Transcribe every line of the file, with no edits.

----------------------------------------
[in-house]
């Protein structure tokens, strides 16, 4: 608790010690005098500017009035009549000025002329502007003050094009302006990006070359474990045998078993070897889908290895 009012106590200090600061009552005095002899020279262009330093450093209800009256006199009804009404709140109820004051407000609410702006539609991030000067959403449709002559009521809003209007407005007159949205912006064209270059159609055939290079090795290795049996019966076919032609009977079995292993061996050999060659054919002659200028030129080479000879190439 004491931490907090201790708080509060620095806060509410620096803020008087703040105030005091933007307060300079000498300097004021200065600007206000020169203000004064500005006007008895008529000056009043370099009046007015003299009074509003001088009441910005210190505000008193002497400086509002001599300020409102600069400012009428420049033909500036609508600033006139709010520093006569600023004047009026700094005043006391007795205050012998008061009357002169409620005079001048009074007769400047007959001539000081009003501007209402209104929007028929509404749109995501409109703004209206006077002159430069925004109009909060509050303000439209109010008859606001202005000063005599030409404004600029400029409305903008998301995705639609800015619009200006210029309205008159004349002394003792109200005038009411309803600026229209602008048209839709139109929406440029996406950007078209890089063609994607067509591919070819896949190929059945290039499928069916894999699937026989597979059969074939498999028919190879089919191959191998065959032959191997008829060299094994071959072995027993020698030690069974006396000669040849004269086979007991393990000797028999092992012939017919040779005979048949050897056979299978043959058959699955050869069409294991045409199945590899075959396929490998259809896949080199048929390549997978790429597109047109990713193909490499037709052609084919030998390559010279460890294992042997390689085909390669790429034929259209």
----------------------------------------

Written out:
[in-house]
């Protein structure tokens, strides 16, 4: 608790010690005098500017009035009549000025002329502007003050094009302006990006070359474990045998078993070897889908290895 009012106590200090600061009552005095002899020279262009330093450093209800009256006199009804009404709140109820004051407000609410702006539609991030000067959403449709002559009521809003209007407005007159949205912006064209270059159609055939290079090795290795049996019966076919032609009977079995292993061996050999060659054919002659200028030129080479000879190439 004491931490907090201790708080509060620095806060509410620096803020008087703040105030005091933007307060300079000498300097004021200065600007206000020169203000004064500005006007008895008529000056009043370099009046007015003299009074509003001088009441910005210190505000008193002497400086509002001599300020409102600069400012009428420049033909500036609508600033006139709010520093006569600023004047009026700094005043006391007795205050012998008061009357002169409620005079001048009074007769400047007959001539000081009003501007209402209104929007028929509404749109995501409109703004209206006077002159430069925004109009909060509050303000439209109010008859606001202005000063005599030409404004600029400029409305903008998301995705639609800015619009200006210029309205008159004349002394003792109200005038009411309803600026229209602008048209839709139109929406440029996406950007078209890089063609994607067509591919070819896949190929059945290039499928069916894999699937026989597979059969074939498999028919190879089919191959191998065959032959191997008829060299094994071959072995027993020698030690069974006396000669040849004269086979007991393990000797028999092992012939017919040779005979048949050897056979299978043959058959699955050869069409294991045409199945590899075959396929490998259809896949080199048929390549997978790429597109047109990713193909490499037709052609084919030998390559010279460890294992042997390689085909390669790429034929259209």